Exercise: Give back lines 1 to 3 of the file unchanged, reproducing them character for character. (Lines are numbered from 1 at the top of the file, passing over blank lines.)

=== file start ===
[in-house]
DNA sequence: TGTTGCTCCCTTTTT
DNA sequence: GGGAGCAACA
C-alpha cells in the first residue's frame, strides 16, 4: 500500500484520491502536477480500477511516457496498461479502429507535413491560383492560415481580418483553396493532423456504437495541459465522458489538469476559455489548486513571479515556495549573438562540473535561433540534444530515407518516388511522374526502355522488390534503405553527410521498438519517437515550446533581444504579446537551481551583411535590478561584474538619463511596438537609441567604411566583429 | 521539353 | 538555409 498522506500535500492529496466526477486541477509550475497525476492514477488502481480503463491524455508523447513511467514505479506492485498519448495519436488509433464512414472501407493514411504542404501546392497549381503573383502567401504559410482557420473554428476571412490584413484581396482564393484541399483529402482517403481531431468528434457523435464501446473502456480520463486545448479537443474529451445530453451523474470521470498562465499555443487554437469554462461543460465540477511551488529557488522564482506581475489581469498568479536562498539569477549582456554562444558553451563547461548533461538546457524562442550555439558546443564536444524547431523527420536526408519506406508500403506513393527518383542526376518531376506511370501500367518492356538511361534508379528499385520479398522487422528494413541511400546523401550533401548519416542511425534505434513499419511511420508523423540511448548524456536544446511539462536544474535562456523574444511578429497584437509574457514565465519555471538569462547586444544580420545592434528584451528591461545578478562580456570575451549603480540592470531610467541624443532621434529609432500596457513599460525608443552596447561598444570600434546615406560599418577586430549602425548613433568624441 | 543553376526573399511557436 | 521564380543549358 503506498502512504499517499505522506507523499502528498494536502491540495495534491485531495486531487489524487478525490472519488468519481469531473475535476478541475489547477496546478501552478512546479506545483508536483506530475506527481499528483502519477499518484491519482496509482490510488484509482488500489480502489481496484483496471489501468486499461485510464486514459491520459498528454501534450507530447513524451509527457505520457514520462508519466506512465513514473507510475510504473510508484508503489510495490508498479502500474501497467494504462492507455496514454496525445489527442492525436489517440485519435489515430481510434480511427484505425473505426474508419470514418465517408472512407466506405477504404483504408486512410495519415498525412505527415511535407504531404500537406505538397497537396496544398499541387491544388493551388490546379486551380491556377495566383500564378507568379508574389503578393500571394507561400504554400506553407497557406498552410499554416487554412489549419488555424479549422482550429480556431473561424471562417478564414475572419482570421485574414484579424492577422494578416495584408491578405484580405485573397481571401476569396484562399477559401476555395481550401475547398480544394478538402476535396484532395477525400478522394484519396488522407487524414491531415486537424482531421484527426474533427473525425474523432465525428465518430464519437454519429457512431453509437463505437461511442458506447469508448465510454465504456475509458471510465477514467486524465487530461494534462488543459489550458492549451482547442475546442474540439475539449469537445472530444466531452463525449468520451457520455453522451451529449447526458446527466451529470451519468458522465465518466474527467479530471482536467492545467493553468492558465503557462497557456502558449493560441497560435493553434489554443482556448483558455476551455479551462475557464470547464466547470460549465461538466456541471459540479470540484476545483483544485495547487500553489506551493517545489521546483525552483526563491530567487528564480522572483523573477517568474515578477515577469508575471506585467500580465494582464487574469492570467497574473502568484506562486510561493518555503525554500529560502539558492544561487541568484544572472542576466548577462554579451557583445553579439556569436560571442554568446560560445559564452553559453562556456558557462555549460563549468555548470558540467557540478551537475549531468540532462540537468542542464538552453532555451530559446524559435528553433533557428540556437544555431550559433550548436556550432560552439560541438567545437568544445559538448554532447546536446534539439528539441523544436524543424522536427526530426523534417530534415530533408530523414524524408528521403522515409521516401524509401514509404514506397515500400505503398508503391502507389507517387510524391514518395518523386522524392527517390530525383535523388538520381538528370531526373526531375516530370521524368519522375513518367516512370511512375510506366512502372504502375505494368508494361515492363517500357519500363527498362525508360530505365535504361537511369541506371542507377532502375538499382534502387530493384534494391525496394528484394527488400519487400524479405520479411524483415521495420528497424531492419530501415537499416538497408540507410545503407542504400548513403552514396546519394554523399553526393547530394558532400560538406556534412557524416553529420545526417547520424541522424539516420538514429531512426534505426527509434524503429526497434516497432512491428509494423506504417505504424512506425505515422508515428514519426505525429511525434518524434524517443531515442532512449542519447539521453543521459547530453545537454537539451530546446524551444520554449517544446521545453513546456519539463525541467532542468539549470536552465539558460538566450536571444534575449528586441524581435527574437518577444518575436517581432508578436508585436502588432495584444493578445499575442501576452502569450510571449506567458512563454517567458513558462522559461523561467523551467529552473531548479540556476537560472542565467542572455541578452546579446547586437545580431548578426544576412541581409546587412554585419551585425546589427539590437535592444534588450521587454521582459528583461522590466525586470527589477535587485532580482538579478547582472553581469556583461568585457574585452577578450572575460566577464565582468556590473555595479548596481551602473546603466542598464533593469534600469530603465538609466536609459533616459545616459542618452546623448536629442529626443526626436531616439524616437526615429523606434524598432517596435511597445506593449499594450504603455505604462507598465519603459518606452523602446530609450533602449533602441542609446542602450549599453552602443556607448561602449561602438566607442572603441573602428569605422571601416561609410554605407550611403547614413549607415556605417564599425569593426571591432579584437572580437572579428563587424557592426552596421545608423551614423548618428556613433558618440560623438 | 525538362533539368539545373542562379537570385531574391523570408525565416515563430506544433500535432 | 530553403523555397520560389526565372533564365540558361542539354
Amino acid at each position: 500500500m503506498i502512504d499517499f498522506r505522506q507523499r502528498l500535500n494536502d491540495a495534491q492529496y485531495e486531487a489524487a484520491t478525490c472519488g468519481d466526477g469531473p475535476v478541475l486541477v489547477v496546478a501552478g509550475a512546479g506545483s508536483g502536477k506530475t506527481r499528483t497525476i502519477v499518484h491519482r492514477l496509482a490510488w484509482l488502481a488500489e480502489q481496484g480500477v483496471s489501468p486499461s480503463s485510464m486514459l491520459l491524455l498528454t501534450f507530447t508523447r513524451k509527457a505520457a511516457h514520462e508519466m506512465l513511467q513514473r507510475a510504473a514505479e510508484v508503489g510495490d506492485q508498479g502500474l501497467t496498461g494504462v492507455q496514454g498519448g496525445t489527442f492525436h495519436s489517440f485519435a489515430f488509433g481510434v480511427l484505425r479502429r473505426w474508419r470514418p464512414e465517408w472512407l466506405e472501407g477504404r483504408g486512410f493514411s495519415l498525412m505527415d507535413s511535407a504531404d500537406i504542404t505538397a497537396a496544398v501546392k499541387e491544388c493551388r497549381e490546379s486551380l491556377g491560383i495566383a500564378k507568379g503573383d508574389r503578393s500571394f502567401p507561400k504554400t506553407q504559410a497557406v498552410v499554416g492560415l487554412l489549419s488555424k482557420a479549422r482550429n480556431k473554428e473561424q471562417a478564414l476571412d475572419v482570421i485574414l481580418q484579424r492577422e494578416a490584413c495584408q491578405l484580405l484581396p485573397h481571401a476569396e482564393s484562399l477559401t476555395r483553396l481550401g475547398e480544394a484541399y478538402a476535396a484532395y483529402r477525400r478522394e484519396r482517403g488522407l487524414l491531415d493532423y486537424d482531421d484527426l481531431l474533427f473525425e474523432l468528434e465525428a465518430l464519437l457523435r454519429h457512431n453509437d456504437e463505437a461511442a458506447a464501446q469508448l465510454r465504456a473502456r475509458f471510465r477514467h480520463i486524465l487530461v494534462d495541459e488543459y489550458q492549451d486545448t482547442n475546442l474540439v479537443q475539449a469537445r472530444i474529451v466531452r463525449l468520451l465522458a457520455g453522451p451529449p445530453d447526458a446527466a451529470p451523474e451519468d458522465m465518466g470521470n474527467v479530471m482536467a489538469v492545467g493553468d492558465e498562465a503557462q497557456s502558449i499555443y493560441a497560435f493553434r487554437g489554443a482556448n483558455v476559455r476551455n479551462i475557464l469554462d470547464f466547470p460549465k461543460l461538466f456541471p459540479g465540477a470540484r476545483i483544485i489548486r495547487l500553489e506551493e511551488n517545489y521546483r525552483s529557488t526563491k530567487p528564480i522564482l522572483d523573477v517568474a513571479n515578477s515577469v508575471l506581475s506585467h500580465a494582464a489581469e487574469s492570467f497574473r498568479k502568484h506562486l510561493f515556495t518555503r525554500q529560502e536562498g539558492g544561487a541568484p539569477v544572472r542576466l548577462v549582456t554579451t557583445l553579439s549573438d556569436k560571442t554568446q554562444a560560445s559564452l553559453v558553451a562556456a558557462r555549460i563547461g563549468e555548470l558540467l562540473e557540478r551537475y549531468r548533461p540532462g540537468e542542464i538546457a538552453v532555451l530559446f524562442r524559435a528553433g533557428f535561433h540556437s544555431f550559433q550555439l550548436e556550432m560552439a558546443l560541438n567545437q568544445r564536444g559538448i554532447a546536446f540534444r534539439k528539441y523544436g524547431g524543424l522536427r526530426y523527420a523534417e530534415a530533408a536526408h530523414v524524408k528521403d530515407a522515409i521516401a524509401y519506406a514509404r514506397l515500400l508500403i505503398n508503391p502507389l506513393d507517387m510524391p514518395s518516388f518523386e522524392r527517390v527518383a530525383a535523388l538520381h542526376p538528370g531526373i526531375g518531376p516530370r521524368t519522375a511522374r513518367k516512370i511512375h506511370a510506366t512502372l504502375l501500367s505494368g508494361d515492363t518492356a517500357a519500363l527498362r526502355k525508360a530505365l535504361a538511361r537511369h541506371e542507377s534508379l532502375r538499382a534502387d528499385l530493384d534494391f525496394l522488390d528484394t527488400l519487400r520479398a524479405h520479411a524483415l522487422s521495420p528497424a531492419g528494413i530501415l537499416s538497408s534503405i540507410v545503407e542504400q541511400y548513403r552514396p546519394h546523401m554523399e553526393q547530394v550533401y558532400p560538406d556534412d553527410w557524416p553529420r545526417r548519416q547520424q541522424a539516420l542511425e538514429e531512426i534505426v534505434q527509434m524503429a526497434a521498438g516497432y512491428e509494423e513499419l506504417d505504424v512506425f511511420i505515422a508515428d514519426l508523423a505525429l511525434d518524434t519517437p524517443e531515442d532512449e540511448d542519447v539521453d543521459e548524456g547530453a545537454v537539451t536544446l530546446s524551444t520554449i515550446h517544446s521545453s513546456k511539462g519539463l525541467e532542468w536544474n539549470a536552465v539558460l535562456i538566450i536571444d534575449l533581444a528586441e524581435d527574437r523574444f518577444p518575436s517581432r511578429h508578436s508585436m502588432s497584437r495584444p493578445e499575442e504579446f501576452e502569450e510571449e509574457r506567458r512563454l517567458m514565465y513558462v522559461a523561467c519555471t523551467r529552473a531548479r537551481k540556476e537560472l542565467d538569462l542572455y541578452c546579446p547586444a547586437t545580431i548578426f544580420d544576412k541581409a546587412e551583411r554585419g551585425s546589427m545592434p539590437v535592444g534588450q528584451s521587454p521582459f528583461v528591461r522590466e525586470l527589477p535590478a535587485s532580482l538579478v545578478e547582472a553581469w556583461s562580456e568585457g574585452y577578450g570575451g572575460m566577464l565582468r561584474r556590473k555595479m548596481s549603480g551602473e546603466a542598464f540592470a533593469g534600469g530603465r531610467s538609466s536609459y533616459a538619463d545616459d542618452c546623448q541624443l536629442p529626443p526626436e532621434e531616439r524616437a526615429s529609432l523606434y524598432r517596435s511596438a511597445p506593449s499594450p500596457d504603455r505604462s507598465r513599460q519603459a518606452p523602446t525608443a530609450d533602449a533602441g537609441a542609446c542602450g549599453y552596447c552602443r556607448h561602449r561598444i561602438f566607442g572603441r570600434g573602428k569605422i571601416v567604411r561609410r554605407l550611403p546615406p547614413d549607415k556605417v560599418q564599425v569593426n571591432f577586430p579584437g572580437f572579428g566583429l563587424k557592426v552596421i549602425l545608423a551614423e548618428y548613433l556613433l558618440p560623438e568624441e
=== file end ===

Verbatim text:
[in-house]
DNA sequence: TGTTGCTCCCTTTTT
DNA sequence: GGGAGCAACA